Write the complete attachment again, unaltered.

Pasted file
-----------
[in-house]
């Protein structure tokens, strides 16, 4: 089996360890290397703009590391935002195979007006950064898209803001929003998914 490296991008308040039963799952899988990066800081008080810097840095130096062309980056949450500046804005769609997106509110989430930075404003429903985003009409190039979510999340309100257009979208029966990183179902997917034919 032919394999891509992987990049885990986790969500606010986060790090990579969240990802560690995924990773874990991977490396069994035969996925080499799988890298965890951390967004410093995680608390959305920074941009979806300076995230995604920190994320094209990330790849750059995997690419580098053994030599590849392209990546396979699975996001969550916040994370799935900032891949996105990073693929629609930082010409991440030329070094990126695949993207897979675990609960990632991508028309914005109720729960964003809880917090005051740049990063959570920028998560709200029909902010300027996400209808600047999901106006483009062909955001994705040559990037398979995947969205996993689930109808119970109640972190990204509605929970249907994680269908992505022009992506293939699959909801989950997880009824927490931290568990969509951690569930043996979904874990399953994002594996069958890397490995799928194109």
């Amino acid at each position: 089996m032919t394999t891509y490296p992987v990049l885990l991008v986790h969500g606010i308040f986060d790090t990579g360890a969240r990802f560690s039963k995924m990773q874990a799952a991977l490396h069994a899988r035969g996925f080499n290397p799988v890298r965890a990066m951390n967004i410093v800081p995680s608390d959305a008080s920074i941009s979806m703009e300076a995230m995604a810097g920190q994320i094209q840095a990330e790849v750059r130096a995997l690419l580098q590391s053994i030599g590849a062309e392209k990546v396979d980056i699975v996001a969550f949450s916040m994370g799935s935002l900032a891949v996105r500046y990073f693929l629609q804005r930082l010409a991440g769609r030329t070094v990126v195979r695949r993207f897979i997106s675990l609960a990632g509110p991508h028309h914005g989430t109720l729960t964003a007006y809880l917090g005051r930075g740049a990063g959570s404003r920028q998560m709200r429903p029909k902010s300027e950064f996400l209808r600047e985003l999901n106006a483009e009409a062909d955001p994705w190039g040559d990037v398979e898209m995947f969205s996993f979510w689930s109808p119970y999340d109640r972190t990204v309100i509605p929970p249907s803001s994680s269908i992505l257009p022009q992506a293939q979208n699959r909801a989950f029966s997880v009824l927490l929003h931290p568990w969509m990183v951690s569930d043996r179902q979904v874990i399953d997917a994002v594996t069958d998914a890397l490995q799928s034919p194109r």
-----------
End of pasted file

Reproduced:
[in-house]
């Protein structure tokens, strides 16, 4: 089996360890290397703009590391935002195979007006950064898209803001929003998914 490296991008308040039963799952899988990066800081008080810097840095130096062309980056949450500046804005769609997106509110989430930075404003429903985003009409190039979510999340309100257009979208029966990183179902997917034919 032919394999891509992987990049885990986790969500606010986060790090990579969240990802560690995924990773874990991977490396069994035969996925080499799988890298965890951390967004410093995680608390959305920074941009979806300076995230995604920190994320094209990330790849750059995997690419580098053994030599590849392209990546396979699975996001969550916040994370799935900032891949996105990073693929629609930082010409991440030329070094990126695949993207897979675990609960990632991508028309914005109720729960964003809880917090005051740049990063959570920028998560709200029909902010300027996400209808600047999901106006483009062909955001994705040559990037398979995947969205996993689930109808119970109640972190990204509605929970249907994680269908992505022009992506293939699959909801989950997880009824927490931290568990969509951690569930043996979904874990399953994002594996069958890397490995799928194109």
């Amino acid at each position: 089996m032919t394999t891509y490296p992987v990049l885990l991008v986790h969500g606010i308040f986060d790090t990579g360890a969240r990802f560690s039963k995924m990773q874990a799952a991977l490396h069994a899988r035969g996925f080499n290397p799988v890298r965890a990066m951390n967004i410093v800081p995680s608390d959305a008080s920074i941009s979806m703009e300076a995230m995604a810097g920190q994320i094209q840095a990330e790849v750059r130096a995997l690419l580098q590391s053994i030599g590849a062309e392209k990546v396979d980056i699975v996001a969550f949450s916040m994370g799935s935002l900032a891949v996105r500046y990073f693929l629609q804005r930082l010409a991440g769609r030329t070094v990126v195979r695949r993207f897979i997106s675990l609960a990632g509110p991508h028309h914005g989430t109720l729960t964003a007006y809880l917090g005051r930075g740049a990063g959570s404003r920028q998560m709200r429903p029909k902010s300027e950064f996400l209808r600047e985003l999901n106006a483009e009409a062909d955001p994705w190039g040559d990037v398979e898209m995947f969205s996993f979510w689930s109808p119970y999340d109640r972190t990204v309100i509605p929970p249907s803001s994680s269908i992505l257009p022009q992506a293939q979208n699959r909801a989950f029966s997880v009824l927490l929003h931290p568990w969509m990183v951690s569930d043996r179902q979904v874990i399953d997917a994002v594996t069958d998914a890397l490995q799928s034919p194109r």